Next time you've got a couple of hours on your hands, you should check it out. Bob Taylor did a great job putting the program together.

Anyway, a quick web search revealed not only Night Of The Living Dead audio but clips from hundreds of other films. So, along with great music, the Halloween AFRADIO Show includes audio from my favorite horror films, including the obscure (2000 Maniacs) popular (Nightmare On Elm Street) and just plain nasty (Candyman).

In my opinion, vampires (especially the modern broody, perfectly coiffed versions) have nothing on zombies. I've been a zombie fan from the first time I saw Night Of The Living Dead at a midnight show when I was in junior high school. On top of the success of the brilliant TV show The Walking Dead (which calls them "walkers"), zombies were the obvious choice for tonight's features. And I'm talking flesh eaters only- no metaphorical zombies allowed. I mean, c'mon its Halloween!

I had a pretty bad head cold when I recorded this show and was surfing a wave of Dayquil. My insane alter ego "Dick Hate" was supposed to sound menacing, but came off more like Droopy Dog. My friend Jim from Japan commented that "Dick Hate" sounded "very, very, very gay." In any case, I had fun doing the show as somebody else- especially telling the "poop hand" Halloween story in the second hour.

As for my Halloween, Jaime and I had rehearsal for Romeo & Juliet that night but I still got in 90 minutes of Trick or Treating with Nica and her friends. I think you'll agree- I looked awesome!! Jaime got me the Evel suit for Christmas last year and I have to say it is one of the best presents I've ever been given. I was still using a cane at the time, which made it even more authentically "Evel." (My goal for next year is to get the helmet.)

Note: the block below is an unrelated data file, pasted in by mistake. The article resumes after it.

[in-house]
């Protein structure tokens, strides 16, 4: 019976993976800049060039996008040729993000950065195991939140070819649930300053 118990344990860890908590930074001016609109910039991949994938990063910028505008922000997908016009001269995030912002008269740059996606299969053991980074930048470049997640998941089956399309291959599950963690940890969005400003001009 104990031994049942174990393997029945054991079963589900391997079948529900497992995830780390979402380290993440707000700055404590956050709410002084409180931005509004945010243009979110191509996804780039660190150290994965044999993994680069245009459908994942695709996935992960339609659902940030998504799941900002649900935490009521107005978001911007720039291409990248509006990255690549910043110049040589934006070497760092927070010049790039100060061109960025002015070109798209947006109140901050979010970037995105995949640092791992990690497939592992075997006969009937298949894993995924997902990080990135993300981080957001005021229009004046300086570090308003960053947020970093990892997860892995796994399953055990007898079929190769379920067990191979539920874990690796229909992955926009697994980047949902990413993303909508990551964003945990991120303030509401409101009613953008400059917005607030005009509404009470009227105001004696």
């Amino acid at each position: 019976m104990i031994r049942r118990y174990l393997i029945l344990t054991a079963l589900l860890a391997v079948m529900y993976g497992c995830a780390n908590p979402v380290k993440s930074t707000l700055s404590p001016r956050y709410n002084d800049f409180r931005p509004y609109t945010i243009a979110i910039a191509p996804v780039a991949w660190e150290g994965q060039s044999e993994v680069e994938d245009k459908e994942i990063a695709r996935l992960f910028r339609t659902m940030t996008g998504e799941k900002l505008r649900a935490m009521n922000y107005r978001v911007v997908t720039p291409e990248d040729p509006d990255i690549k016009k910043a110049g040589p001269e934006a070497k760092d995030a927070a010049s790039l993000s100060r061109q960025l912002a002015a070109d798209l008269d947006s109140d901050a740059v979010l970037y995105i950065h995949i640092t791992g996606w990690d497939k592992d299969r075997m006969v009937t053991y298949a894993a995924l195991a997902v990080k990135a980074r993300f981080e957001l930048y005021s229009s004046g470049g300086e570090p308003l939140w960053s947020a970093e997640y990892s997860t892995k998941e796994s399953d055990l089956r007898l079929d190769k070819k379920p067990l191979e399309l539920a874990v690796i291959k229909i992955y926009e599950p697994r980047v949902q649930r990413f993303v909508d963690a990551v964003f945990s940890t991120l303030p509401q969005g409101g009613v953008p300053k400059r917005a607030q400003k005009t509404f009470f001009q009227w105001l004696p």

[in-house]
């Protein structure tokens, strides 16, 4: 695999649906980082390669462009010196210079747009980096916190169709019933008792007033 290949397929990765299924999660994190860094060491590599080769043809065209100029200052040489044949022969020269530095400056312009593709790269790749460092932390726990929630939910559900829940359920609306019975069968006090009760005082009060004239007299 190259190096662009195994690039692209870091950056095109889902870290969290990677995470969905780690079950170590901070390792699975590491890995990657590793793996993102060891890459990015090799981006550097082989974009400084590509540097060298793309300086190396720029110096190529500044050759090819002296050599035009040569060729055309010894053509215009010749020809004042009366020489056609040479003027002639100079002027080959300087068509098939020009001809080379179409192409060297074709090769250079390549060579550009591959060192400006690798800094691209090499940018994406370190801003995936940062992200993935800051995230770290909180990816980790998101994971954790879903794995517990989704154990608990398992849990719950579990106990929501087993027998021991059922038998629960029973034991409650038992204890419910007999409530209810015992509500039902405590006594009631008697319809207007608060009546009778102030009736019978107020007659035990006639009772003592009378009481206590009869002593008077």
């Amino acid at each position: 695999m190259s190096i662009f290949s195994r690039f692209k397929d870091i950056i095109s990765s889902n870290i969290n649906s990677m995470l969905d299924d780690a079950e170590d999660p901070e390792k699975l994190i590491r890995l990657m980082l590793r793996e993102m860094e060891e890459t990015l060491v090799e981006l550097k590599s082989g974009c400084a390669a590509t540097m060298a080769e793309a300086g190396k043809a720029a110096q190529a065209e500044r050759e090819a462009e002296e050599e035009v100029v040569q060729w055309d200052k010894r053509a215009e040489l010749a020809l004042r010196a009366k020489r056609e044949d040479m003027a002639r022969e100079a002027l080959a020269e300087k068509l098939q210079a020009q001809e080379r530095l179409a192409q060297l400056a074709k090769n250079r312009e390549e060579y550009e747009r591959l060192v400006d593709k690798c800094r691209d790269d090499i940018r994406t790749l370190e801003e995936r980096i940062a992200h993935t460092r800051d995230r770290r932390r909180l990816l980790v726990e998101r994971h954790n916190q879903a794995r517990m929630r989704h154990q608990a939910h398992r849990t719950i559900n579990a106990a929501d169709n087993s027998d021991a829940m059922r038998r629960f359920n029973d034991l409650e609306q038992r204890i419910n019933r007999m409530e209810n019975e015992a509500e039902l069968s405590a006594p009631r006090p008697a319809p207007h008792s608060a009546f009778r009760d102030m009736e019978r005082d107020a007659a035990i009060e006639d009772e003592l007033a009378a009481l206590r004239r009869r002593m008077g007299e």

Along with the suit, Jaime gave me the Evel Knieval stunt cycle I had loved as a boy but lost somewhere along the way. If I may say so myself, the resemblance is uncanny:
I loved Evel Knieval when I was growing up. I wasn't a big sports fan, but I would sit through 90 minutes of ABC's Wide World of Sports to see Evel's jumps on TV (which always seemed to run in the last 15 minutes of the show). Leading up to the jump they would show his most heinous crashes, especially Caesar's Palace (12/31/67) and the Cow Palace, San Francisco (3/3/72) so by the time he was ready to go my head was about to explode in anticipation. I have to say I was rooting FOR Evel, not hoping he would crash- to me he was an American Hero. To this day it blows me away that he would go back to jumping after a crash- the guy had balls of steel, no doubt.

My father was beside me on the couch for most of those Wide World Of Sports broadcasts. Dad would poke fun at my love of Evel, but I could tell he had a grudging respect for the man. One of the things I love about my dad was that he would take the time to find out what I was into. So, without my even having to ask, he bought us tickets to see Evel jump at Fitton Field at Holy Cross University in Worcester, Mass on October 9th, 1976.